Do we respect our Arab neighbours enough to expect them to be responsible, constructive adults and demand that they build together with us instead of destroying? Much needs improving, true, but we can, if they (and we) can put aside our victim narratives and seek solutions—rather than surrendering to reactionary inflammations of violence that won’t, history has taught many times, lead to anything good. There exist far more than ten good people in their society; we must seek them out and empower them.
And what is being done with prisoners sitting in Israeli jails, to expose them to other ways of thinking? Are Muslim religious leaders who see other, more peaceful sides of Islam—or journalists who see the consequences of the terrible choices extremists keep making, or Palestinians who have renounced violence—being brought in, either personally or on video, to present another way (such as the Arab mayor of Nazareth, who censured Joint List MK Ayman Odeh live on Israeli TV for utterly ruining his city’s economic base with the latest short-sighted round of violence, shouting “You burned the world!”)? Are cognitive-behavioural techniques or meditation being tried in prison, to empower healthier sides to prisoners’ personalities and decrease recidivism? What about lectures and activities relating to win-win philosophies and positive psychology? Or is prison simply yet another place to enhance brutality and enmity, sending perpetrators back out into the world even more embittered and motivated to harm? We’re not aiming at Clockwork Orange mind control here, but at counteracting brainwashing to violence with positive perspectives and at empowering choice. What prisoners do in the end will be up to them.
To be Abraham, we must choose to pray for the repentance of enemies, not for their deaths. The Jewish way, as the wise Bruriah taught us, is to wish for evil to be eliminated but not the evil-doers themselves. The Lubavitcher Rebbe, who absolutely did not believe in land for peace and valued protection of Jewish life above all else, wrote:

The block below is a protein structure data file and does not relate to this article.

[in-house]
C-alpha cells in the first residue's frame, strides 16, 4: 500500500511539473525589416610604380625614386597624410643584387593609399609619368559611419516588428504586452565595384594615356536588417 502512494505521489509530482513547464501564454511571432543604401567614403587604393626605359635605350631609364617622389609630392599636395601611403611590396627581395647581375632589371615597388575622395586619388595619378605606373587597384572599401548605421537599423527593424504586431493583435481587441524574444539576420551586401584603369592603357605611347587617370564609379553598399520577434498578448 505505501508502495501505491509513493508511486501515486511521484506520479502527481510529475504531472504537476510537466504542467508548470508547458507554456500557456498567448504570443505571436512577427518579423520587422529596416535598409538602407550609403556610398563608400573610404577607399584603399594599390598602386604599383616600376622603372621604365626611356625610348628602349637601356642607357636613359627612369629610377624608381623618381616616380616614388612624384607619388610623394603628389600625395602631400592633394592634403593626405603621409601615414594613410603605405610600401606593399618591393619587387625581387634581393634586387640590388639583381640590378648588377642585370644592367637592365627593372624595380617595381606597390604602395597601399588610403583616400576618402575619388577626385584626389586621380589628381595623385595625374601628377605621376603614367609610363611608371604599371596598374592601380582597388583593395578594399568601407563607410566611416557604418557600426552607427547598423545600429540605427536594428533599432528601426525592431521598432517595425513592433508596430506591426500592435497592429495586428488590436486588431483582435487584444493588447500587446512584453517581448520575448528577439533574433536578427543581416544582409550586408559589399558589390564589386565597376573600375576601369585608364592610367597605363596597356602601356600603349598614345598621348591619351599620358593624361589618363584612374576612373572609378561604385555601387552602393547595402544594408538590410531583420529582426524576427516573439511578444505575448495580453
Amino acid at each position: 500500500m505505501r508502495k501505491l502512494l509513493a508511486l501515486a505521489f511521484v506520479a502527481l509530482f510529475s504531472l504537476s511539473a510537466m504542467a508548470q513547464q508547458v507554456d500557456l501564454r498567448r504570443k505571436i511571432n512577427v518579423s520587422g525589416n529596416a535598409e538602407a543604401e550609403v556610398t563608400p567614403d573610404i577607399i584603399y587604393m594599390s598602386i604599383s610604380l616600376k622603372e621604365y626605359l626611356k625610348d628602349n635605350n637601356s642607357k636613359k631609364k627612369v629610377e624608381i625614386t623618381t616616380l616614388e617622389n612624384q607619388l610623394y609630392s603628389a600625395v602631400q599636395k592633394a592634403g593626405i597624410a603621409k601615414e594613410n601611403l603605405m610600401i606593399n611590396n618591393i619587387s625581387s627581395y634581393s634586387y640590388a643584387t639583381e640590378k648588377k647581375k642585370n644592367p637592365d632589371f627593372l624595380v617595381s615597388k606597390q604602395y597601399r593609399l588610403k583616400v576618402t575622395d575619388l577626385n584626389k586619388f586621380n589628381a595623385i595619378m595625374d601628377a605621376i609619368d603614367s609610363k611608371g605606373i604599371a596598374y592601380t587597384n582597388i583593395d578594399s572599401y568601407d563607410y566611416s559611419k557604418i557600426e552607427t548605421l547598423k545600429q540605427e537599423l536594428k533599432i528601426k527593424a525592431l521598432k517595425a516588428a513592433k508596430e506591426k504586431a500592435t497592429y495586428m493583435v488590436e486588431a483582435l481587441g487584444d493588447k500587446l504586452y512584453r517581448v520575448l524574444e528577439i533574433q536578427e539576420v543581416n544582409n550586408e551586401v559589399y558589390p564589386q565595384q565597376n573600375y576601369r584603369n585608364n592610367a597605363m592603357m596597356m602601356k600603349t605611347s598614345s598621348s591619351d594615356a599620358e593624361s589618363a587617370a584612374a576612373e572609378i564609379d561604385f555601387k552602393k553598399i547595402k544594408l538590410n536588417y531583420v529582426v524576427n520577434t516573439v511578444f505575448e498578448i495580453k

Yes, there are violent people and terrorists in the world. But there is nothing that says the only way to deal with this is through taking their lives. Even when we speak of ‘the enemy and the avenger,’ our actions must be ‘to stop the enemy and the avenger.’ Meaning, to stop and to annul this that he is an enemy and avenger.
Call me naïve, rant against my approach if you like—but do read Son of Hamas, the true story of the renouncing by one Hamas founder’s son of all violence, after his reading of the New Testament. Do discover the story of Ali Abu Awad, a former Fatah activist with powerful personal grievances against Israel, who nevertheless renounced violence in favour of reconciliation and nonviolent resistance. Do study the Talmudic tale of Rabbi Simeon ben Lakish, king of the thugs, who, lured into the study hall, ultimately became a great sage, his passion for the sword and dagger channeled into the power of the word and idea.
The gates of repentance are open to all, and we must desire all to walk through them.
It is extremely uncomfortable to be Abraham and extremely difficult. Even Abraham himself fails to live up to the ideal, when the king of Sodom tells him to return the captives he has recovered and take the goods for himself (Genesis 14:21), and Abraham responds that, by God, he will not take even a thread or sandal strap. Professor Leibowitz explains, in the footsteps of the Talmud (Nedarim 32a), that had Abraham passed up the wonderful but fleeting moment of sanctification of God’s name and instead accepted upon himself the thankless effort of setting right the souls of the Sodomites he had captured, his deed would have been infinitely greater.